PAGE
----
WIC Works: Addressing the Nutrition and Health Needs of Low-Income Families for 40 Years
By Carlson S, Neuberger Z
Over four decades, researchers have investigated WIC’s effects on key measures of child health such as birth weight, infant mortality, diet quality and nutrient intake, initiation and duration of breastfeeding, cognitive development and learning, immunization, use of health services, and childhood anemia. Two comprehensive reviews of the research literature cataloged the findings on WIC’s effectiveness through 2010. This paper builds on those reviews, extending the evidence from earlier studies with more recent research. Taken as a whole, the evidence demonstrates that WIC is a cost-effective investment that improves the nutrition and health of low-income families — leading to healthier infants, more nutritious diets and better health care for children, and subsequently to higher academic achievement for students.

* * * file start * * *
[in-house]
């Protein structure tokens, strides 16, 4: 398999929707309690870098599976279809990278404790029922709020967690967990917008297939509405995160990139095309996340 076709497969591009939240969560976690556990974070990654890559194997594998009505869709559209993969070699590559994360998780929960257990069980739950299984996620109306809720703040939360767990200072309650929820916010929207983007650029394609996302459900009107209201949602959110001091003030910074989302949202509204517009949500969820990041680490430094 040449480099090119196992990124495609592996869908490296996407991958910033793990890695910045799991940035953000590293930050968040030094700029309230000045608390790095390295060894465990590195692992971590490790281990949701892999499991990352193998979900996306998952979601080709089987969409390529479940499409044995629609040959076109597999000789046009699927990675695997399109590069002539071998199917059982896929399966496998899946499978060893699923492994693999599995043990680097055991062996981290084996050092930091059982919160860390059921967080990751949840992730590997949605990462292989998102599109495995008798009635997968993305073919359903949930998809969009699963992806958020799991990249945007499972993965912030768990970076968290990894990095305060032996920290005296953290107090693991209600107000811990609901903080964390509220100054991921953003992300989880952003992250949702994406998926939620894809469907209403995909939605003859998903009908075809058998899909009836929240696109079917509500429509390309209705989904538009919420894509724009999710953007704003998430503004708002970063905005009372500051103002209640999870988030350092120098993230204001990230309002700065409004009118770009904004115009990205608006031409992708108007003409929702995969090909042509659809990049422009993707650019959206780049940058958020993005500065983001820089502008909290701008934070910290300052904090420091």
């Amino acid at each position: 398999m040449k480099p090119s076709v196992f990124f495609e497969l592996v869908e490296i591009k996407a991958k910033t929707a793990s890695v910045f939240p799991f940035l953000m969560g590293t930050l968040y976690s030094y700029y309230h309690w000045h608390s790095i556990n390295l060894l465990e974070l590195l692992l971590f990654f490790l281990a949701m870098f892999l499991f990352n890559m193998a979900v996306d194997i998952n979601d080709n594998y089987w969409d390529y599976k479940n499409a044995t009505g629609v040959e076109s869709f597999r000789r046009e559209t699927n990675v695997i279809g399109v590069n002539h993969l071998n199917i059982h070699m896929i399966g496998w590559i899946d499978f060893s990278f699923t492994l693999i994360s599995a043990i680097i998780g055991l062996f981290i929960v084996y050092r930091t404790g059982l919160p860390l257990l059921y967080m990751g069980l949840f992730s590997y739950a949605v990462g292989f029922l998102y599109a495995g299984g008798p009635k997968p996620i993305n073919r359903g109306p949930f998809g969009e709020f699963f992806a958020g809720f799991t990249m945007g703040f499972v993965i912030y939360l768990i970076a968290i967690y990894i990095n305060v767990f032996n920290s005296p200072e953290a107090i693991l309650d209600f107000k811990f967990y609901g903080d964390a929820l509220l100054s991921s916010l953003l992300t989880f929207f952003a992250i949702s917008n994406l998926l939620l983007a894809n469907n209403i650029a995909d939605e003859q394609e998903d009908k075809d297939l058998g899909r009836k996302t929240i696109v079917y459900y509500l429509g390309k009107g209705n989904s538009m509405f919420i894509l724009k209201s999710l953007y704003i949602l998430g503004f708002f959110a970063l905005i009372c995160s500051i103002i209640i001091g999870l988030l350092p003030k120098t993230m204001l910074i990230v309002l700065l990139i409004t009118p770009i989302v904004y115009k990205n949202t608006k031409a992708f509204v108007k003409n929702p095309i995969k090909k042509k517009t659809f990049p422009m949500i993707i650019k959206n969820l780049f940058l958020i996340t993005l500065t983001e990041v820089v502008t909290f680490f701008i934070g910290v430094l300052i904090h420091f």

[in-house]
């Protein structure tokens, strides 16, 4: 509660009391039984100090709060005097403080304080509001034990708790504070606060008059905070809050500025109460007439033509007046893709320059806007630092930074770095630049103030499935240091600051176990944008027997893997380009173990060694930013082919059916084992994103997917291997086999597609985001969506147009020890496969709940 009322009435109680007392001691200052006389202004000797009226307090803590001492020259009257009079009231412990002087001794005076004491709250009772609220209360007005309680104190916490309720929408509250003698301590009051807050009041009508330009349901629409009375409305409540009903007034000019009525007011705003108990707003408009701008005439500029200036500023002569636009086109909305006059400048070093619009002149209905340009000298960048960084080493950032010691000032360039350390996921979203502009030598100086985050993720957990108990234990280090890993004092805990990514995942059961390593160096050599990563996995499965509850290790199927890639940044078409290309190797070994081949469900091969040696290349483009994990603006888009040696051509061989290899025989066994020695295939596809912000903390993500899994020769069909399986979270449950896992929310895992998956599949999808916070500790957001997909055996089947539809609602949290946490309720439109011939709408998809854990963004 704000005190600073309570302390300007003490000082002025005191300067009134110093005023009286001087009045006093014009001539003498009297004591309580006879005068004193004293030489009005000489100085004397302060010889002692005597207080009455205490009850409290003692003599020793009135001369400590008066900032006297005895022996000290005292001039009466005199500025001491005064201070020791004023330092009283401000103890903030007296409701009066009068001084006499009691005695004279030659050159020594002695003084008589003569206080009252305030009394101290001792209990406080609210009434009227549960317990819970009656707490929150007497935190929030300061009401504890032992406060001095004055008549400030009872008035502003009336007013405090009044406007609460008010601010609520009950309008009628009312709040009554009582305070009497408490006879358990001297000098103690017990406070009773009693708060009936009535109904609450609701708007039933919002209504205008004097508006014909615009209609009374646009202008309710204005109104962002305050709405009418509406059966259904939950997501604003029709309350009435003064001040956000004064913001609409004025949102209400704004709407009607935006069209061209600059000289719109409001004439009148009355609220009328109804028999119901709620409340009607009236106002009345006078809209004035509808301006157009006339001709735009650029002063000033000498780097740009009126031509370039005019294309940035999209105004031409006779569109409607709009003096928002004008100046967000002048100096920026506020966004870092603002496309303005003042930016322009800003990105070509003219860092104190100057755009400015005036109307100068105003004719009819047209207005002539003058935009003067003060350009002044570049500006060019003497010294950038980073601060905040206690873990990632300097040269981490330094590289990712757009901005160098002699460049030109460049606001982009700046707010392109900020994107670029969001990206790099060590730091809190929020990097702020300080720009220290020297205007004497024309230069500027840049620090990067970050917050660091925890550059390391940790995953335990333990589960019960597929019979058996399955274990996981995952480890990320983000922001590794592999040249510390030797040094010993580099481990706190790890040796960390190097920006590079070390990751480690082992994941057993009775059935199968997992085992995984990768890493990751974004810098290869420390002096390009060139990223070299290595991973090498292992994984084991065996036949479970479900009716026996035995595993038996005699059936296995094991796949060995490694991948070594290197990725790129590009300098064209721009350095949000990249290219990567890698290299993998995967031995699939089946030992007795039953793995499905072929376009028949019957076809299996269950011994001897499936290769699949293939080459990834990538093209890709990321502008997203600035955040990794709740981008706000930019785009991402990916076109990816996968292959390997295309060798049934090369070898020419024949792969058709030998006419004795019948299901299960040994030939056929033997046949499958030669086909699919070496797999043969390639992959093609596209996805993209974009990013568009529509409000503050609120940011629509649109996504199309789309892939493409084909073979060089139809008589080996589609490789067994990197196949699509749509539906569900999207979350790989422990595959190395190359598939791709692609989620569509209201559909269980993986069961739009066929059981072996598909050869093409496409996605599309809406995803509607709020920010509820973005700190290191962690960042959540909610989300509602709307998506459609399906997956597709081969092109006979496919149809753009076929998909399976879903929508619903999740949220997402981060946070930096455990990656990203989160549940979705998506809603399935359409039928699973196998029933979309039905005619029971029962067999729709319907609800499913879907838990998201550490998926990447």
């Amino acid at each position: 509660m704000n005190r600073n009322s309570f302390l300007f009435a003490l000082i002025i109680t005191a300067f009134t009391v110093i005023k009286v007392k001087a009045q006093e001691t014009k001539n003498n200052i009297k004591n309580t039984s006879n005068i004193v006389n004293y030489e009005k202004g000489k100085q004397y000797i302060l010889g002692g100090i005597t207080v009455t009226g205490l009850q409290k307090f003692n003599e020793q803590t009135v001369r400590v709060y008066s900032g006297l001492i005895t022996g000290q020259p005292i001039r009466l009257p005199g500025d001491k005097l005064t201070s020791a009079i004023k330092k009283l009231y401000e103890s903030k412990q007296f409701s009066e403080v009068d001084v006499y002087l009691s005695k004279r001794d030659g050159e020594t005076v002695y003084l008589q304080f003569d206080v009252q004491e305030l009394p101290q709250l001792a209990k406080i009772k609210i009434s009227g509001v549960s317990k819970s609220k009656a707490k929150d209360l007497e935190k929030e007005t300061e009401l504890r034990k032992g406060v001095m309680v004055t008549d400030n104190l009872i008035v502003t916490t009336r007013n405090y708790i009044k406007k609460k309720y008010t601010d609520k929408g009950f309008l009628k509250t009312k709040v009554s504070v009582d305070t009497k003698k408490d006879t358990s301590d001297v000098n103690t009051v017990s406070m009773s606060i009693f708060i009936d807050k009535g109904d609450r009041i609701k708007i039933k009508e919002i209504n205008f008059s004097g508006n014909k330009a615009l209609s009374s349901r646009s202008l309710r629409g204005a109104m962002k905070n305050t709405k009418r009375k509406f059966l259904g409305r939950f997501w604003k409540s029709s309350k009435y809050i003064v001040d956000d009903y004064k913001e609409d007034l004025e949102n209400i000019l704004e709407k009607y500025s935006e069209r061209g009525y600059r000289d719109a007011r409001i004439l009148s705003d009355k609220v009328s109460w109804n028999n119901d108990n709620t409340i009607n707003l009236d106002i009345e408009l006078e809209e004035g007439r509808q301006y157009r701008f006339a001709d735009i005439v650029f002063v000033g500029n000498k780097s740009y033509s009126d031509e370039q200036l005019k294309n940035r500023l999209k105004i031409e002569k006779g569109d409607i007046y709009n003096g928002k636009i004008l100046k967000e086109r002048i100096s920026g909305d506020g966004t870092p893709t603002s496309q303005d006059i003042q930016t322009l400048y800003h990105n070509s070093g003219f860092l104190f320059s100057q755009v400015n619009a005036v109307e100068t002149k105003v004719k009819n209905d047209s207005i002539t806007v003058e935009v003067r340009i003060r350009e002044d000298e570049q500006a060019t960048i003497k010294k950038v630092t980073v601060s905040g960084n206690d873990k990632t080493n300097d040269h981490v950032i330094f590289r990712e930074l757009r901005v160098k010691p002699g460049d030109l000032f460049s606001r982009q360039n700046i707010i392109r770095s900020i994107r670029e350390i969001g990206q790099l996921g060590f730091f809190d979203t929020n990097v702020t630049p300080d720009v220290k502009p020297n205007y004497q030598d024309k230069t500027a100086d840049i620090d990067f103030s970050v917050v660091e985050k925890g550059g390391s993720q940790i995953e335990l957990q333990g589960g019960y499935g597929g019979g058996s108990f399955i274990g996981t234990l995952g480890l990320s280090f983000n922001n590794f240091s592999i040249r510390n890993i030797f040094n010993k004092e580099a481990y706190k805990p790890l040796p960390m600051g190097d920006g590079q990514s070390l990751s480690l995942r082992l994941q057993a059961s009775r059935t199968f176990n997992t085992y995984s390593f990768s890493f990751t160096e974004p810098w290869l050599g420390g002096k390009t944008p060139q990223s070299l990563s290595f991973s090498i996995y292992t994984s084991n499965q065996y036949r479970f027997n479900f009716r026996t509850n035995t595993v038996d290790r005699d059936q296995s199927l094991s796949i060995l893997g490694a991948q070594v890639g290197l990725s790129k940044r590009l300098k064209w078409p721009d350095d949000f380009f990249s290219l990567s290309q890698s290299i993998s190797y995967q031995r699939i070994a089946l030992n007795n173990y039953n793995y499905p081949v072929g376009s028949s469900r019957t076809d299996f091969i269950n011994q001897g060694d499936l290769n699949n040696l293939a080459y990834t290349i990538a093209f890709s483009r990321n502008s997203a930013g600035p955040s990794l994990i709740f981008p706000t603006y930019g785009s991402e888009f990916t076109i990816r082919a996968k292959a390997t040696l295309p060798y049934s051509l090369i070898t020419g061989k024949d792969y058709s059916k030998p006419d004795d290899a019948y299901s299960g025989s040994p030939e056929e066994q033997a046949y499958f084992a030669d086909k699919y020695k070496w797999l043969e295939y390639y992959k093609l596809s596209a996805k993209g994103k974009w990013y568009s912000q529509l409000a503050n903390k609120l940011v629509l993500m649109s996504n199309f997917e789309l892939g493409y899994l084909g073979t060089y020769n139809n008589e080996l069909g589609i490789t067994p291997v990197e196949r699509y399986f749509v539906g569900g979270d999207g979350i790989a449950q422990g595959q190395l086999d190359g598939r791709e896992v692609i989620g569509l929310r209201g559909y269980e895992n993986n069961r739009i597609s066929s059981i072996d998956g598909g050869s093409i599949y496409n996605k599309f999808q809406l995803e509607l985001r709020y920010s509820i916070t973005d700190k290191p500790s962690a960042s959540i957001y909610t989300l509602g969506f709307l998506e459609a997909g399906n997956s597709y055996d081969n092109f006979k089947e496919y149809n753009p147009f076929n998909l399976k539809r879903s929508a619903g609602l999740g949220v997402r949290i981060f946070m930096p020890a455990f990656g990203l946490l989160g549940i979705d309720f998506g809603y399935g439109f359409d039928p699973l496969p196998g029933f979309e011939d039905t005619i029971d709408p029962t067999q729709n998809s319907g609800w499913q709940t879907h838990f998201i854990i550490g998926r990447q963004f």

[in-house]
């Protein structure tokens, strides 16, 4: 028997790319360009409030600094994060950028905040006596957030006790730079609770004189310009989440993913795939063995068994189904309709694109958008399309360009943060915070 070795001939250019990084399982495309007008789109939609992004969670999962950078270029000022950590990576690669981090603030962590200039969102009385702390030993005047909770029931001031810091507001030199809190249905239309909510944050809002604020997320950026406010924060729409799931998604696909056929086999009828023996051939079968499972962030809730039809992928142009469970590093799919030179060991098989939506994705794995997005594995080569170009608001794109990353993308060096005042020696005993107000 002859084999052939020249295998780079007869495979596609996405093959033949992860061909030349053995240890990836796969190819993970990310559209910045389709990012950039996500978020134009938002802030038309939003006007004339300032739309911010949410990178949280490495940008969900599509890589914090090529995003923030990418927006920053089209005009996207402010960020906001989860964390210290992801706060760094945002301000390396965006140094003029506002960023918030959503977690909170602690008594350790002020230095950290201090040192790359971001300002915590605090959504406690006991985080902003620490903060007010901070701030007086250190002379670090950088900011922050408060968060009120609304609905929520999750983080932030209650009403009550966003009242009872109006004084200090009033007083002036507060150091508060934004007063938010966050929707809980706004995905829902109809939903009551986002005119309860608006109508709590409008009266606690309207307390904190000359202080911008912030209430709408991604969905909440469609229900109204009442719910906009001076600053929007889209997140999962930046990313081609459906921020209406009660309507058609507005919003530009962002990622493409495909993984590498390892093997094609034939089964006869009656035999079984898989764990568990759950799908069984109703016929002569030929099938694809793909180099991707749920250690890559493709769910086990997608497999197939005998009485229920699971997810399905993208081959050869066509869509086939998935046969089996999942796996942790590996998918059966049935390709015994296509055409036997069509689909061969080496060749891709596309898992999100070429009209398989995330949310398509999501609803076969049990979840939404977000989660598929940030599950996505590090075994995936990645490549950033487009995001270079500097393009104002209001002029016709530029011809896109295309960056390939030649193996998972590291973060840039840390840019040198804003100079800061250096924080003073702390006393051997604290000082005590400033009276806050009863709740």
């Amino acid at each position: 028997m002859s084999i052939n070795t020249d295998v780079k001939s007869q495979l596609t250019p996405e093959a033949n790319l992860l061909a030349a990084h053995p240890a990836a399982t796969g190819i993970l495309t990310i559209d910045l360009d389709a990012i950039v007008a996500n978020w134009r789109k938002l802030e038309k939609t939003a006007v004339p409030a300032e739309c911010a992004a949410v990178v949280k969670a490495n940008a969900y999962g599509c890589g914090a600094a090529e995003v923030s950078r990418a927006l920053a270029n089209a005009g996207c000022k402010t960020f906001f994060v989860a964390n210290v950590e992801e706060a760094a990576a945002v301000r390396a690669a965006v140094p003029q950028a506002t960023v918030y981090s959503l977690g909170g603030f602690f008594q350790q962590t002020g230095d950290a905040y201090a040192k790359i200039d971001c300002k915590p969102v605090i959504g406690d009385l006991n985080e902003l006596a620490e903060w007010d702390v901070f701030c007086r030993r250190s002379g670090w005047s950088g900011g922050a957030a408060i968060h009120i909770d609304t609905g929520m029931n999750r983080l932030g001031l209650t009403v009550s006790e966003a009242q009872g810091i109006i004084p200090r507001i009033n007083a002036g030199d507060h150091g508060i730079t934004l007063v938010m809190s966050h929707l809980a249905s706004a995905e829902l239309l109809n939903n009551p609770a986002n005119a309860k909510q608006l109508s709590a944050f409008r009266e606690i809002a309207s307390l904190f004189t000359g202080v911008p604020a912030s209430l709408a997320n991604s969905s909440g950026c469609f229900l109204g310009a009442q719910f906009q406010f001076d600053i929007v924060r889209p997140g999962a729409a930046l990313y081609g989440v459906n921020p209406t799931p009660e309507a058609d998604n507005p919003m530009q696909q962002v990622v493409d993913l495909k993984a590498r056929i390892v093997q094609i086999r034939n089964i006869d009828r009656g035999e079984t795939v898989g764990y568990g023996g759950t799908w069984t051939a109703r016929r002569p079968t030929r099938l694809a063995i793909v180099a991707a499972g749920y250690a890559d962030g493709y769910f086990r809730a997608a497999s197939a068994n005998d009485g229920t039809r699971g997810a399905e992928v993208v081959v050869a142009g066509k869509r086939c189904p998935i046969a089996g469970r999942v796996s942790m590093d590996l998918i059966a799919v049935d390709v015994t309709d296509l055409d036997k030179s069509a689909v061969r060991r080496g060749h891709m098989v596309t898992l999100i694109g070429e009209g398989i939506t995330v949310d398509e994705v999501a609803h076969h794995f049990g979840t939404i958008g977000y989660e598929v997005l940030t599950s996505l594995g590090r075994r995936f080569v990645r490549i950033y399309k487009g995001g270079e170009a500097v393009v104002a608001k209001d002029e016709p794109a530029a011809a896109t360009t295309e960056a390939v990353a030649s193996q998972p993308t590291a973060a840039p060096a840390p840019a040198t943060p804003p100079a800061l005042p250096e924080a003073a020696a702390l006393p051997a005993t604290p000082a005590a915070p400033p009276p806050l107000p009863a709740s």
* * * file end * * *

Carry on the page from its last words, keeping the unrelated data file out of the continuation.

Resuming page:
September 6, 2019
Carlson S, Neuberger Z (2017). WIC Works: Addressing the Nutrition and Health Needs of Low-Income Families for 40 Years. Center on Budget and Policy Priorities. Available online: https://www.cbpp.org/research/food-assistance/wic-works-addressing-the-nutrition-and-health-needs-of-low-income-families